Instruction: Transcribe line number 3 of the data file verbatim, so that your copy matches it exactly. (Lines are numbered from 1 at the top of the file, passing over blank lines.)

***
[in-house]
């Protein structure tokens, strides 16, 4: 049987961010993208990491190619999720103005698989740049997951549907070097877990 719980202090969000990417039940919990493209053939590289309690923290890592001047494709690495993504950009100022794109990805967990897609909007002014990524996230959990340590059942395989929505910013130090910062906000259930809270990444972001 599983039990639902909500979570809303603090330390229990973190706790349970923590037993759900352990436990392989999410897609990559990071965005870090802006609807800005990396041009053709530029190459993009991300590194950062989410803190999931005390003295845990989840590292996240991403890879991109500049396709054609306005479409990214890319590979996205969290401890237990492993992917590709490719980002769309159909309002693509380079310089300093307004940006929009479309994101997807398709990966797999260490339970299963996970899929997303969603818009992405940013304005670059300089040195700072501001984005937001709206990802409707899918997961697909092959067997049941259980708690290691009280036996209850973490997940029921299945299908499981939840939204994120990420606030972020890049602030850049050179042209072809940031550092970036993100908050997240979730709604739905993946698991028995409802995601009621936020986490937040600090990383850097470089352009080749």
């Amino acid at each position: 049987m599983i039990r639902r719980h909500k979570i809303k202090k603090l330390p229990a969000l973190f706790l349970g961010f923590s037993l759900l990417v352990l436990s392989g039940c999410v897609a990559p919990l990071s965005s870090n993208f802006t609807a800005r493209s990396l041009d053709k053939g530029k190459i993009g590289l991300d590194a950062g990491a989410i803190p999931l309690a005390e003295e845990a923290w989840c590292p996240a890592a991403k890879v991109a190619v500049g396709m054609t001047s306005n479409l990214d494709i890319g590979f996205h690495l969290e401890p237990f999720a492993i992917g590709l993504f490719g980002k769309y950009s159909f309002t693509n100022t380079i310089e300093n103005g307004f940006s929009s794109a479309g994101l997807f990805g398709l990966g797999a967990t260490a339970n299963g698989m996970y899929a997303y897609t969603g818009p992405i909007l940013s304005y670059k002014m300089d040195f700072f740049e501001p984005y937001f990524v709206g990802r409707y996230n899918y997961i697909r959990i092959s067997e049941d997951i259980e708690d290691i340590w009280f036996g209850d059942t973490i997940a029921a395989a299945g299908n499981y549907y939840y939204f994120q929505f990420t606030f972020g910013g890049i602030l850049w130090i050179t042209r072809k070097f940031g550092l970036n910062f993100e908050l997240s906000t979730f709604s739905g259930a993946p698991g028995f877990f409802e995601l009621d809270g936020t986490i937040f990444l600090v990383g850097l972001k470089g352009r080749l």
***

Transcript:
């Amino acid at each position: 049987m599983i039990r639902r719980h909500k979570i809303k202090k603090l330390p229990a969000l973190f706790l349970g961010f923590s037993l759900l990417v352990l436990s392989g039940c999410v897609a990559p919990l990071s965005s870090n993208f802006t609807a800005r493209s990396l041009d053709k053939g530029k190459i993009g590289l991300d590194a950062g990491a989410i803190p999931l309690a005390e003295e845990a923290w989840c590292p996240a890592a991403k890879v991109a190619v500049g396709m054609t001047s306005n479409l990214d494709i890319g590979f996205h690495l969290e401890p237990f999720a492993i992917g590709l993504f490719g980002k769309y950009s159909f309002t693509n100022t380079i310089e300093n103005g307004f940006s929009s794109a479309g994101l997807f990805g398709l990966g797999a967990t260490a339970n299963g698989m996970y899929a997303y897609t969603g818009p992405i909007l940013s304005y670059k002014m300089d040195f700072f740049e501001p984005y937001f990524v709206g990802r409707y996230n899918y997961i697909r959990i092959s067997e049941d997951i259980e708690d290691i340590w009280f036996g209850d059942t973490i997940a029921a395989a299945g299908n499981y549907y939840y939204f994120q929505f990420t606030f972020g910013g890049i602030l850049w130090i050179t042209r072809k070097f940031g550092l970036n910062f993100e908050l997240s906000t979730f709604s739905g259930a993946p698991g028995f877990f409802e995601l009621d809270g936020t986490i937040f990444l600090v990383g850097l972001k470089g352009r080749l």